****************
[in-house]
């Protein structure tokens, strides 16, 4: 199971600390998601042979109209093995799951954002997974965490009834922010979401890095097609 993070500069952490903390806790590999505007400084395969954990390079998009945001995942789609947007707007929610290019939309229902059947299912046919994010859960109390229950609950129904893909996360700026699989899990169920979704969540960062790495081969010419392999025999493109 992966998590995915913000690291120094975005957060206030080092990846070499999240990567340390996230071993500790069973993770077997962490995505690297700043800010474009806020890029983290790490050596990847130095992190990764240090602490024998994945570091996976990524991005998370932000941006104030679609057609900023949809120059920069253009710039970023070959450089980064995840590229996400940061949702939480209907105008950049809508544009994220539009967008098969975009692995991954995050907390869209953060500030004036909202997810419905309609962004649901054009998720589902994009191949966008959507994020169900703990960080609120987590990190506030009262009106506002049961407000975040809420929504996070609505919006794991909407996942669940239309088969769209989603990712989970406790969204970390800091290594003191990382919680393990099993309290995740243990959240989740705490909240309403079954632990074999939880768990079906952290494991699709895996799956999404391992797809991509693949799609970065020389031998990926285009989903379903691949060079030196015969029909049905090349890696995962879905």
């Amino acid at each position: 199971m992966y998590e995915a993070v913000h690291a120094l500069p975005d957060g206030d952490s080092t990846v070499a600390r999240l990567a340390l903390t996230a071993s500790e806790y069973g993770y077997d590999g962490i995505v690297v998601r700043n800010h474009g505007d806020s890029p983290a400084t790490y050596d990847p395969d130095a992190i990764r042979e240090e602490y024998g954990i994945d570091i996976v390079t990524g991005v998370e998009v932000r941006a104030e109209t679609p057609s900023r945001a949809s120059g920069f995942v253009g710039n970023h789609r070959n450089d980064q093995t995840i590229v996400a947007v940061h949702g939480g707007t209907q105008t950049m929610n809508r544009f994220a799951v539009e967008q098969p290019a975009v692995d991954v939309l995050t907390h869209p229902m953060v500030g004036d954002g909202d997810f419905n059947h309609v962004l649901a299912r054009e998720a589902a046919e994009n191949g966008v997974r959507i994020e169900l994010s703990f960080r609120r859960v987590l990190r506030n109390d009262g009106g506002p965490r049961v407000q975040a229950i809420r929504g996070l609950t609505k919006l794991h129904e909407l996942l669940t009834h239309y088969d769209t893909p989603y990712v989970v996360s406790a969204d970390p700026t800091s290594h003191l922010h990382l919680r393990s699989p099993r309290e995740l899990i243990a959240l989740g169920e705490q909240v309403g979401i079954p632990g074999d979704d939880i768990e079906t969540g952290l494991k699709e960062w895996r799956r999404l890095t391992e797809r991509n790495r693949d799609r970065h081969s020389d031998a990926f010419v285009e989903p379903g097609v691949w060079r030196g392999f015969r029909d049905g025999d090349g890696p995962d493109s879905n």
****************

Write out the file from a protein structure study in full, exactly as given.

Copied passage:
[in-house]
């Protein structure tokens, strides 16, 4: 199971600390998601042979109209093995799951954002997974965490009834922010979401890095097609 993070500069952490903390806790590999505007400084395969954990390079998009945001995942789609947007707007929610290019939309229902059947299912046919994010859960109390229950609950129904893909996360700026699989899990169920979704969540960062790495081969010419392999025999493109 992966998590995915913000690291120094975005957060206030080092990846070499999240990567340390996230071993500790069973993770077997962490995505690297700043800010474009806020890029983290790490050596990847130095992190990764240090602490024998994945570091996976990524991005998370932000941006104030679609057609900023949809120059920069253009710039970023070959450089980064995840590229996400940061949702939480209907105008950049809508544009994220539009967008098969975009692995991954995050907390869209953060500030004036909202997810419905309609962004649901054009998720589902994009191949966008959507994020169900703990960080609120987590990190506030009262009106506002049961407000975040809420929504996070609505919006794991909407996942669940239309088969769209989603990712989970406790969204970390800091290594003191990382919680393990099993309290995740243990959240989740705490909240309403079954632990074999939880768990079906952290494991699709895996799956999404391992797809991509693949799609970065020389031998990926285009989903379903691949060079030196015969029909049905090349890696995962879905």
């Amino acid at each position: 199971m992966y998590e995915a993070v913000h690291a120094l500069p975005d957060g206030d952490s080092t990846v070499a600390r999240l990567a340390l903390t996230a071993s500790e806790y069973g993770y077997d590999g962490i995505v690297v998601r700043n800010h474009g505007d806020s890029p983290a400084t790490y050596d990847p395969d130095a992190i990764r042979e240090e602490y024998g954990i994945d570091i996976v390079t990524g991005v998370e998009v932000r941006a104030e109209t679609p057609s900023r945001a949809s120059g920069f995942v253009g710039n970023h789609r070959n450089d980064q093995t995840i590229v996400a947007v940061h949702g939480g707007t209907q105008t950049m929610n809508r544009f994220a799951v539009e967008q098969p290019a975009v692995d991954v939309l995050t907390h869209p229902m953060v500030g004036d954002g909202d997810f419905n059947h309609v962004l649901a299912r054009e998720a589902a046919e994009n191949g966008v997974r959507i994020e169900l994010s703990f960080r609120r859960v987590l990190r506030n109390d009262g009106g506002p965490r049961v407000q975040a229950i809420r929504g996070l609950t609505k919006l794991h129904e909407l996942l669940t009834h239309y088969d769209t893909p989603y990712v989970v996360s406790a969204d970390p700026t800091s290594h003191l922010h990382l919680r393990s699989p099993r309290e995740l899990i243990a959240l989740g169920e705490q909240v309403g979401i079954p632990g074999d979704d939880i768990e079906t969540g952290l494991k699709e960062w895996r799956r999404l890095t391992e797809r991509n790495r693949d799609r970065h081969s020389d031998a990926f010419v285009e989903p379903g097609v691949w060079r030196g392999f015969r029909d049905g025999d090349g890696p995962d493109s879905n």